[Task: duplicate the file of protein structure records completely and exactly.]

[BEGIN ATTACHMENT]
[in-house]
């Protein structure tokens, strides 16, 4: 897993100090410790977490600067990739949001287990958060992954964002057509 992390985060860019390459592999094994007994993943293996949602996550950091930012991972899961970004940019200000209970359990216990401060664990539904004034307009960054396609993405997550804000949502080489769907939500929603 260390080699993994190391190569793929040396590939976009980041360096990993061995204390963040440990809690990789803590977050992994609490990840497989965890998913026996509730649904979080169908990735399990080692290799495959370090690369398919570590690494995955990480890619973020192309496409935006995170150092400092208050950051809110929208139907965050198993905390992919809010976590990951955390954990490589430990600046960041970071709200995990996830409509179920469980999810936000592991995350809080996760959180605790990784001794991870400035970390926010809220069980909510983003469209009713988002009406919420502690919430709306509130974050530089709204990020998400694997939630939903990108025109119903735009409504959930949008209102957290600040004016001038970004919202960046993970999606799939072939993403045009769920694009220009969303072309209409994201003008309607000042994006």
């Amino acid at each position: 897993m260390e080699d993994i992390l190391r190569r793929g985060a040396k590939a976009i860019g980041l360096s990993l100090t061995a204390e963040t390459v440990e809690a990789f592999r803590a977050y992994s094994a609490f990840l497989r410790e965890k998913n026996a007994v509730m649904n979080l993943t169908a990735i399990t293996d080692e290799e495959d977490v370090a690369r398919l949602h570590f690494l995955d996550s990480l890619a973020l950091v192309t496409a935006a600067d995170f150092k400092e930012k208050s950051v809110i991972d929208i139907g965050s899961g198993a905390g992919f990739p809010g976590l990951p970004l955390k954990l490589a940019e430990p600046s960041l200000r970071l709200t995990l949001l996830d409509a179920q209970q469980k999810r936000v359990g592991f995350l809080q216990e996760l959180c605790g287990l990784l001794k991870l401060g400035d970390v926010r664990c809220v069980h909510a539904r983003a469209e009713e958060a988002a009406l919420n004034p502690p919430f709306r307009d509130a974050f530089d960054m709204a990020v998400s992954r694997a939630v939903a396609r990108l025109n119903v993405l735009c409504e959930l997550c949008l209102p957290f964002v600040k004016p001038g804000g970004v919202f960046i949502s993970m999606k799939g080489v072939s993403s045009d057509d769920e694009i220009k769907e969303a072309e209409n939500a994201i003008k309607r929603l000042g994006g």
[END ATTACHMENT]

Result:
[in-house]
């Protein structure tokens, strides 16, 4: 897993100090410790977490600067990739949001287990958060992954964002057509 992390985060860019390459592999094994007994993943293996949602996550950091930012991972899961970004940019200000209970359990216990401060664990539904004034307009960054396609993405997550804000949502080489769907939500929603 260390080699993994190391190569793929040396590939976009980041360096990993061995204390963040440990809690990789803590977050992994609490990840497989965890998913026996509730649904979080169908990735399990080692290799495959370090690369398919570590690494995955990480890619973020192309496409935006995170150092400092208050950051809110929208139907965050198993905390992919809010976590990951955390954990490589430990600046960041970071709200995990996830409509179920469980999810936000592991995350809080996760959180605790990784001794991870400035970390926010809220069980909510983003469209009713988002009406919420502690919430709306509130974050530089709204990020998400694997939630939903990108025109119903735009409504959930949008209102957290600040004016001038970004919202960046993970999606799939072939993403045009769920694009220009969303072309209409994201003008309607000042994006």
């Amino acid at each position: 897993m260390e080699d993994i992390l190391r190569r793929g985060a040396k590939a976009i860019g980041l360096s990993l100090t061995a204390e963040t390459v440990e809690a990789f592999r803590a977050y992994s094994a609490f990840l497989r410790e965890k998913n026996a007994v509730m649904n979080l993943t169908a990735i399990t293996d080692e290799e495959d977490v370090a690369r398919l949602h570590f690494l995955d996550s990480l890619a973020l950091v192309t496409a935006a600067d995170f150092k400092e930012k208050s950051v809110i991972d929208i139907g965050s899961g198993a905390g992919f990739p809010g976590l990951p970004l955390k954990l490589a940019e430990p600046s960041l200000r970071l709200t995990l949001l996830d409509a179920q209970q469980k999810r936000v359990g592991f995350l809080q216990e996760l959180c605790g287990l990784l001794k991870l401060g400035d970390v926010r664990c809220v069980h909510a539904r983003a469209e009713e958060a988002a009406l919420n004034p502690p919430f709306r307009d509130a974050f530089d960054m709204a990020v998400s992954r694997a939630v939903a396609r990108l025109n119903v993405l735009c409504e959930l997550c949008l209102p957290f964002v600040k004016p001038g804000g970004v919202f960046i949502s993970m999606k799939g080489v072939s993403s045009d057509d769920e694009i220009k769907e969303a072309e209409n939500a994201i003008k309607r929603l000042g994006g």